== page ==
Monday, November 9, 2009

Quills, part 15

One of the major frustrations of quill-writing, specially for beginners, is when the quill does this:

What causes this?

Well, think about a nib. In the normal way of things, the semiquills line up neatly, the ink channel is exactly the right width, the ink flow is smooth, and so the line produced is nice and even.

When the nib presses onto the page, it lays down the ink. Obviously, the ink channel itself is not doing any laying down of ink, because it is a gap between the two halves of the nib. When the gap is small and the ink abundant, surface tension takes care of that for you, laying down the ink regardless.

Sometimes (insert physics and chemistry here) that means the middle bits of the letters aren't stuck down as firmly as the edge bits, so several decades later, the middle bit is the first to flake off:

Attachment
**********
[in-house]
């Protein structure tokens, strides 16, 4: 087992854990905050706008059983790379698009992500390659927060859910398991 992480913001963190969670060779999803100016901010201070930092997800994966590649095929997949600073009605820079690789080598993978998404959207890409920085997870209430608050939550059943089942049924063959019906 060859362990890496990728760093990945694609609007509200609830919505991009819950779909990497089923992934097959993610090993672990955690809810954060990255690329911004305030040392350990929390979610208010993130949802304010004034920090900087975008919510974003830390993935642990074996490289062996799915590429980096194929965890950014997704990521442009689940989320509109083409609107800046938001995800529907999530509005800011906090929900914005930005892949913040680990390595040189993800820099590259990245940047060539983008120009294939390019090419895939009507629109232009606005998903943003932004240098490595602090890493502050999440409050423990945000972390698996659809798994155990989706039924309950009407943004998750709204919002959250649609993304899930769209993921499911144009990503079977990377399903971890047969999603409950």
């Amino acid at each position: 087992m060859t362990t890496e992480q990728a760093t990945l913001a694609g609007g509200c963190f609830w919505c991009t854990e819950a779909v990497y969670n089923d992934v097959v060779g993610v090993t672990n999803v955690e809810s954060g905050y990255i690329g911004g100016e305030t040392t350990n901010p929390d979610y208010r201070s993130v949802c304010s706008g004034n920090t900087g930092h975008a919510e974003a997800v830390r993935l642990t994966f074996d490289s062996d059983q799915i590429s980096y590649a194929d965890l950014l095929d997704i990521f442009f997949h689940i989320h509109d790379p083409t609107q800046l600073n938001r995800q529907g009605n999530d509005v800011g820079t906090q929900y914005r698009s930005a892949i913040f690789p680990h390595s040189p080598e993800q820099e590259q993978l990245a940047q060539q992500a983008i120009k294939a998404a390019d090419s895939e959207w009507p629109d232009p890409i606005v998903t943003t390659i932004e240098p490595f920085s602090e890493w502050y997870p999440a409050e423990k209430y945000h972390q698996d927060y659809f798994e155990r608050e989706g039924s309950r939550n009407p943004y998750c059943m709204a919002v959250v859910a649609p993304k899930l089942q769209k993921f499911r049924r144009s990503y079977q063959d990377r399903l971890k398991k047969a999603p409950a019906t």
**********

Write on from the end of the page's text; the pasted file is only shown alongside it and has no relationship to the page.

That won't happen until after you're dead, though (we plan long-term in this business...). Our present concern is what happens while the ink is still wet.

As we were saying, the ink channel itself is a gap, and when the gap is large enough and the inkflow light enough, writing doesn't happen in the gap. In non-Torah calligraphy, you can have fun with this; you can deliberately cut a notch in your nib, or you can buy scroll nibs for your fountain pen. It's rather a nice effect, really:

More soon...

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